Oral Presentation Session
Reviewed by: Society for Cultural Anthropology
Primary Theme: Resilience
How does calamity change people’s experience of the past and how they project this past into the future? When, and how, do post-disaster worlds generate counterfactual stories and virtual realities in which what was rubs uneasily against what could have been and may yet be? While crises — from disasters to wars to medical emergencies — are often intensifications of existing processes, they are also experienced as ruptures: moments that delineate a before, an after, and a moment when “everything changed.” This panel is concerned with temporality and rupture in a double sense. Firstly, we are interested in how people adjust their anticipatory processes when their expectation of the futur anterieur — what they imagine would have happened — is suddenly disrupted. Secondly, we ask how different temporalities of rupture — instantaneous, spread out, even longue durée — make possible different projects of world-making in their aftermath. We contend that attending to temporality and rupture in these ways can illuminate not only how temporal experience shapes possibilities for remaking social, cultural, and material worlds in the wake of sudden change, but also the centrality of non-linear temporalities to “ordinary” life.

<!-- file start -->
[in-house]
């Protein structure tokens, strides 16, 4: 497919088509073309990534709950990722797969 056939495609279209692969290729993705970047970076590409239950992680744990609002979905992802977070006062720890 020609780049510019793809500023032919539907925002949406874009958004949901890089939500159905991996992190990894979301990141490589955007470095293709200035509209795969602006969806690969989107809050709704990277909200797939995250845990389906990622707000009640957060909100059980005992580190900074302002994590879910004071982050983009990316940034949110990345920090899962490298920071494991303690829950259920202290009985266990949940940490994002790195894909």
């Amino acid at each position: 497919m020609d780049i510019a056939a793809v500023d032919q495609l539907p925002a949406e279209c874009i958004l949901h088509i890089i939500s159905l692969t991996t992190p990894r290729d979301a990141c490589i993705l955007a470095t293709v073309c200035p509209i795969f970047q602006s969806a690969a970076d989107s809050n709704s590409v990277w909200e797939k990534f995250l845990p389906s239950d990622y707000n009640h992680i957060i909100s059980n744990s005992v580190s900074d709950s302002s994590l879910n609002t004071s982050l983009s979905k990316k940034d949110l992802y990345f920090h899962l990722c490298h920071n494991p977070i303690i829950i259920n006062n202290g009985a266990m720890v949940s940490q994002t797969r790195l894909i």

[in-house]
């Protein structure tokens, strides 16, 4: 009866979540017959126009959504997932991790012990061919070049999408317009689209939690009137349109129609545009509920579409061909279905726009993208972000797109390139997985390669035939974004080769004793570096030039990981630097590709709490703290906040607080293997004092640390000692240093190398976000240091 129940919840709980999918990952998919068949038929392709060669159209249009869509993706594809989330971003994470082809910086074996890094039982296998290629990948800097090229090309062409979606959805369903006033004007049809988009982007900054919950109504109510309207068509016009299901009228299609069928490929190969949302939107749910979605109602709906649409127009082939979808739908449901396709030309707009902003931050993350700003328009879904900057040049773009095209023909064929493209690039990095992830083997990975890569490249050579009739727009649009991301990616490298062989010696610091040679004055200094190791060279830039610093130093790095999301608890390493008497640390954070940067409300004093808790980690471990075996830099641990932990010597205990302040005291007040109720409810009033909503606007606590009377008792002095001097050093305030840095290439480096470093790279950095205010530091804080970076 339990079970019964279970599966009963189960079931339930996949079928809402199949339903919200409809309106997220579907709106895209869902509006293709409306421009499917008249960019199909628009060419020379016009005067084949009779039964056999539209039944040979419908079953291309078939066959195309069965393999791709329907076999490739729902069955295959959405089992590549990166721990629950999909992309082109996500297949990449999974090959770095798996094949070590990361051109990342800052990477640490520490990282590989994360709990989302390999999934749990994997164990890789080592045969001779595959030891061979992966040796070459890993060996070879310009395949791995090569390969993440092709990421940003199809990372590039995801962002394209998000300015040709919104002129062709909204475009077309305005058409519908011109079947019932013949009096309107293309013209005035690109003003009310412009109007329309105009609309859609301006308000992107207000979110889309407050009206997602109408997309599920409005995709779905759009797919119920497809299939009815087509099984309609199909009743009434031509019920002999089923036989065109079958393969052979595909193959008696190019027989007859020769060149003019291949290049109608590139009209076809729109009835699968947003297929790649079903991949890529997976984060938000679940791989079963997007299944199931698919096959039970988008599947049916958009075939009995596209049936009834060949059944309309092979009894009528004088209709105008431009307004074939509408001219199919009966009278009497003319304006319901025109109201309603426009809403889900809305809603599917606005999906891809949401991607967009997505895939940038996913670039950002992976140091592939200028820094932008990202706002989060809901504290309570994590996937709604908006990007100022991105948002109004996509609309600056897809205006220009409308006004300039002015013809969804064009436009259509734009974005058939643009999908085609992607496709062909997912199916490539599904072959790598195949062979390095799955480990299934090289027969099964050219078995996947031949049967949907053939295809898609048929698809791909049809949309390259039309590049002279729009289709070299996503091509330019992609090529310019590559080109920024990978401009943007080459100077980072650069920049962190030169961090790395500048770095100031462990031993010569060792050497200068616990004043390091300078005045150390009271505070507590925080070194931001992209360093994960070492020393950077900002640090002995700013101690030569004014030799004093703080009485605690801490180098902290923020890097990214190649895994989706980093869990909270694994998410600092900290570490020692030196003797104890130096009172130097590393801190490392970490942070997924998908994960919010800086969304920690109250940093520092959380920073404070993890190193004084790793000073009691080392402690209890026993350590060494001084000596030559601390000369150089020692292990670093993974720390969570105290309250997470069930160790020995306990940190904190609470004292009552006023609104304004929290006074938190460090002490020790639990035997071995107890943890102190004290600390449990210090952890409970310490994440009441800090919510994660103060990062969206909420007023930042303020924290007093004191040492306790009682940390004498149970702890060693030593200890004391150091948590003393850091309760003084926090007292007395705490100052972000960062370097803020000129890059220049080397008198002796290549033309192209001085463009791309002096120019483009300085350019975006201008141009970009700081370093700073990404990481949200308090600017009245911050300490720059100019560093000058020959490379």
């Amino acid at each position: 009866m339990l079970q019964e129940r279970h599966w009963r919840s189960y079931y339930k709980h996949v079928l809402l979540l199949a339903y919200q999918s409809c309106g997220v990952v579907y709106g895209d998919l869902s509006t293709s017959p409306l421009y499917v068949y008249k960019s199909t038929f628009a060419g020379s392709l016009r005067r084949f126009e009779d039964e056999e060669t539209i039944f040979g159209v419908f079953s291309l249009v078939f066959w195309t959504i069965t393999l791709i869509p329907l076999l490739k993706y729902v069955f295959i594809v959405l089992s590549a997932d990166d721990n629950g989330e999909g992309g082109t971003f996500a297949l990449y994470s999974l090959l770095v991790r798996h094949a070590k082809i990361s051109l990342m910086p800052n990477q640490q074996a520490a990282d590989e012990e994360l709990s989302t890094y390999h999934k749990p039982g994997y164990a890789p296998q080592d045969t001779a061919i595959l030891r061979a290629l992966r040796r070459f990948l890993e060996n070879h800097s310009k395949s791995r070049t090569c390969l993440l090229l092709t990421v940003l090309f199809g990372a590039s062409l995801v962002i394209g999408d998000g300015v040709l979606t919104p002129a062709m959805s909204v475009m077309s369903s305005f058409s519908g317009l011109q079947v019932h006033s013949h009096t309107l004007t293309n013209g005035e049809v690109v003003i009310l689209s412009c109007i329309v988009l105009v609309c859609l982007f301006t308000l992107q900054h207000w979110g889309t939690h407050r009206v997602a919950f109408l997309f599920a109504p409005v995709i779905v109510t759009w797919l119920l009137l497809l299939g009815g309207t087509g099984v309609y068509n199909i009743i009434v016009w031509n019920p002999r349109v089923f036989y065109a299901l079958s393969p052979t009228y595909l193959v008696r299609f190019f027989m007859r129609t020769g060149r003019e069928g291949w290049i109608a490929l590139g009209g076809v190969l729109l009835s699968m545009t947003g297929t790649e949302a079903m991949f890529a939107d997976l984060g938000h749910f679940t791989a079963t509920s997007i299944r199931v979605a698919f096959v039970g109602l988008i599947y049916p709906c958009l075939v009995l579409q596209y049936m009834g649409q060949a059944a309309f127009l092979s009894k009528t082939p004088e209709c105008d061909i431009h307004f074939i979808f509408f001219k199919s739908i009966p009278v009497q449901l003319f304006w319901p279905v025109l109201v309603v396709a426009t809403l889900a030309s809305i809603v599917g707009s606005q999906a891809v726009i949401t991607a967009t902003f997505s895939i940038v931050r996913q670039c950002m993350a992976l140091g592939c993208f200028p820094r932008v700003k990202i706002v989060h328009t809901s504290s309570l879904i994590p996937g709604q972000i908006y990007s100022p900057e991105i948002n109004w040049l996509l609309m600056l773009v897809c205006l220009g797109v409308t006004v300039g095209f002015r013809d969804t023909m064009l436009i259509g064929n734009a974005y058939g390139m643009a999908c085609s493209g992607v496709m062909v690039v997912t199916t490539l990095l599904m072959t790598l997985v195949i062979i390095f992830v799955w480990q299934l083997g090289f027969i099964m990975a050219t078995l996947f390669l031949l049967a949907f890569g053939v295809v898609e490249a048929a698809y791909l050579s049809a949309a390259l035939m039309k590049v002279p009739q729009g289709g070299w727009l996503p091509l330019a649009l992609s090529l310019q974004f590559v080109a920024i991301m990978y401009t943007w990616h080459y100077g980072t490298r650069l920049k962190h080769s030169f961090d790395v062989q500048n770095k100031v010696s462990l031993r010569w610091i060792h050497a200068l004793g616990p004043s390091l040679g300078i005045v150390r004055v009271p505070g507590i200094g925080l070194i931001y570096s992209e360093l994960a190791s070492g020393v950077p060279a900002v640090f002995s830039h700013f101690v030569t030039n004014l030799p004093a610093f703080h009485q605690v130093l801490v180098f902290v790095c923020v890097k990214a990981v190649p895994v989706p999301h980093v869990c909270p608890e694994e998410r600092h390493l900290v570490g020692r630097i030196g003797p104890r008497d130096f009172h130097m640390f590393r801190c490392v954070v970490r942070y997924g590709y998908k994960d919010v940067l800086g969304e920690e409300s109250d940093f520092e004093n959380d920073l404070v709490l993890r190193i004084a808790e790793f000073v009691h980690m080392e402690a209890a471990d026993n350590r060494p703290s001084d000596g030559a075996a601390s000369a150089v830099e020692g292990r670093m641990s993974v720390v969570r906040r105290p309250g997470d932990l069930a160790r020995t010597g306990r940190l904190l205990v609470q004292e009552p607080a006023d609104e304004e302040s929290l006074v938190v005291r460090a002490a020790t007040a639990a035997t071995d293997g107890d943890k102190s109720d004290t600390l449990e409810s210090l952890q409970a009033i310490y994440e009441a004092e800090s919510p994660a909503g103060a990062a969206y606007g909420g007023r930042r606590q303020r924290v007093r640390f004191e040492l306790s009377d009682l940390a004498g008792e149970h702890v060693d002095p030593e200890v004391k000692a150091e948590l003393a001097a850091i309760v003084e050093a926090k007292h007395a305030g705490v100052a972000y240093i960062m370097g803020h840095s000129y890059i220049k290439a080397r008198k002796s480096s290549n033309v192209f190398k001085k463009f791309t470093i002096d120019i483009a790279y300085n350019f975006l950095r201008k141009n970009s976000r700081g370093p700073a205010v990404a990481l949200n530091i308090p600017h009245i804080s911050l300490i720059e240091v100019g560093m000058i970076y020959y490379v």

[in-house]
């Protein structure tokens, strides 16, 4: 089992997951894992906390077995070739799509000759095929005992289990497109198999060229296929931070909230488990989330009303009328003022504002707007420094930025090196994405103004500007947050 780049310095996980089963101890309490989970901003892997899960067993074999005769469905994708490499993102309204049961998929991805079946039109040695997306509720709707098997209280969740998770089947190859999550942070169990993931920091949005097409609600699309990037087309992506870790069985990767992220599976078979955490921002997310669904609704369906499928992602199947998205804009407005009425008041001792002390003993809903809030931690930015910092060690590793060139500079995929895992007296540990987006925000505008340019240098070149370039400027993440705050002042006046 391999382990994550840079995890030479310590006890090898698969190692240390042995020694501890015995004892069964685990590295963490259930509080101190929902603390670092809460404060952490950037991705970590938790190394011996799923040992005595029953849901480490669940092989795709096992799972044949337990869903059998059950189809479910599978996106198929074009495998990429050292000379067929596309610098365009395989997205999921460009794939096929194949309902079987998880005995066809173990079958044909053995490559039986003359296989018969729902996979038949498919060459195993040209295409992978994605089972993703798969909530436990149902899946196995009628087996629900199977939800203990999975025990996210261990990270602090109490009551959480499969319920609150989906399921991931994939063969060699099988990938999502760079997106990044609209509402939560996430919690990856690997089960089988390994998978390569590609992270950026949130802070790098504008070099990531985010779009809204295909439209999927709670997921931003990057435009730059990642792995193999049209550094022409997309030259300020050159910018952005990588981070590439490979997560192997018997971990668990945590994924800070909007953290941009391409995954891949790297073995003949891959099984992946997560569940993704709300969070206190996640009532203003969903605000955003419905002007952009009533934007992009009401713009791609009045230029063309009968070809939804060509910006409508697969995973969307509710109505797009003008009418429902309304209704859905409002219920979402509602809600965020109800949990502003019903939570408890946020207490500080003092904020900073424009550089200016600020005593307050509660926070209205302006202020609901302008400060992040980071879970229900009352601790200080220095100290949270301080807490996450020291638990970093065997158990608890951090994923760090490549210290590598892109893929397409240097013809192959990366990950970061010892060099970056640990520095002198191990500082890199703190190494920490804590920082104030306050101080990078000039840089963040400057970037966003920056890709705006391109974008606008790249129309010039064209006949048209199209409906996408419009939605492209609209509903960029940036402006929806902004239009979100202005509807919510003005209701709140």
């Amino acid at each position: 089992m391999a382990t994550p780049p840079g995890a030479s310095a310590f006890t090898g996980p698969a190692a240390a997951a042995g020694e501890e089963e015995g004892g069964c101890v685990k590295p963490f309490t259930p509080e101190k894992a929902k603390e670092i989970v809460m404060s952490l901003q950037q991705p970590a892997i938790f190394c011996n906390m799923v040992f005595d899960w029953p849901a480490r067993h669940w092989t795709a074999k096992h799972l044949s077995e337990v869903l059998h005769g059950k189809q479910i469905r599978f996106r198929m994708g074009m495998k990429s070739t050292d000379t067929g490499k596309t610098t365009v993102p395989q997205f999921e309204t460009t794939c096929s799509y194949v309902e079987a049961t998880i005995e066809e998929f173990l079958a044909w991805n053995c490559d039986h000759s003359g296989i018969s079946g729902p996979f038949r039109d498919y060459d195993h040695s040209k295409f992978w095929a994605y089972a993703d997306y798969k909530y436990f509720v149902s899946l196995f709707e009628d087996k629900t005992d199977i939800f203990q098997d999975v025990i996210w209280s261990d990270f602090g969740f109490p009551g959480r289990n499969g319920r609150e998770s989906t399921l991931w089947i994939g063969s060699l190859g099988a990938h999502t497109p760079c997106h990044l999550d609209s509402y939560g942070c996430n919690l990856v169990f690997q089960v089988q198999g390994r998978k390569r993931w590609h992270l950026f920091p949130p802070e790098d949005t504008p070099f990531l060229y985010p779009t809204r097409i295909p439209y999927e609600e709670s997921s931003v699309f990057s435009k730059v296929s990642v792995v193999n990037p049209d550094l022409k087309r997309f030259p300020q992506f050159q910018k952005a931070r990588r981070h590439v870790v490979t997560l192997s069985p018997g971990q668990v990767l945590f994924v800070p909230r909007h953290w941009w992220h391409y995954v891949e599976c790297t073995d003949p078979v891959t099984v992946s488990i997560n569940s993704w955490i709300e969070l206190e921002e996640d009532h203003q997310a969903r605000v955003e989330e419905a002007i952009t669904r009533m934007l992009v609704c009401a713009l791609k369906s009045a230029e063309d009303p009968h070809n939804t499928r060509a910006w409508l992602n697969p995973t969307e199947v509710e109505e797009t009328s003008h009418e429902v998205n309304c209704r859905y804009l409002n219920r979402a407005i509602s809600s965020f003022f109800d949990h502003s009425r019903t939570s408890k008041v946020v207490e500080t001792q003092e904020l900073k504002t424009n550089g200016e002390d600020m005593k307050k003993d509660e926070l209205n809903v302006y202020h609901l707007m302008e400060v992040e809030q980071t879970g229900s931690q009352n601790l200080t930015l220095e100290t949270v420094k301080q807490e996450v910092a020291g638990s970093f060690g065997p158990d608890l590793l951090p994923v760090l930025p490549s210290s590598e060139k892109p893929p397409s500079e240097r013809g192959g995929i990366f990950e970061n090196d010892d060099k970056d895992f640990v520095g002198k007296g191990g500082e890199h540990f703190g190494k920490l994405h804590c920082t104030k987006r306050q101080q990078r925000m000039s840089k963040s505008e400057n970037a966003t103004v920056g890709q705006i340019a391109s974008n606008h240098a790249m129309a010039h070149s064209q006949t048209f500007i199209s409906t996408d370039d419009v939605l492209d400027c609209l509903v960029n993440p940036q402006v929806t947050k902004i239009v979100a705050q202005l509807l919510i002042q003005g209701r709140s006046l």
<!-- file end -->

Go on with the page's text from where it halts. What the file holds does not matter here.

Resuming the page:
Drawing from extensive ethnographic research, the papers in this panel explore the futur anterieur in the context of calamity. Specifically, they discuss the imagination of the future in consecutive weather-related disasters in the United Kingdom, the relationship between loss and the experience of time in post-earthquake Turkey, the negotiation of alternative ecological futures in the aftermath of the nuclear fallout in Fukushima, Japan, new dreams of previously “futureless” rural areas as spaces to build the future of the nation in post-tsunami Japan, and the narrative navigation of counterfactual pasts and possible futures after HIV diagnosis in Indonesia. They apply a non-linear approach to study the aftermath of unanticipated disruption, by exploring concepts such as “rupture,” “optimism,” “half-life,” “subjunctivity,” and “compressed time.”
Together, these papers ask: What potentialities does the rupture open up and foreclose? How do people articulate or instantiate what could have been and may yet be through storytelling, art, and other practices? How do materializations and spatializations of disaster relate its temporalities? And how can anthropologists capture the multiple temporalities of their interlocutors’ experiences of sudden change? By doing so, they demonstrate and theorize the centrality of nonlinear temporalities to ordinary and extraordinary life.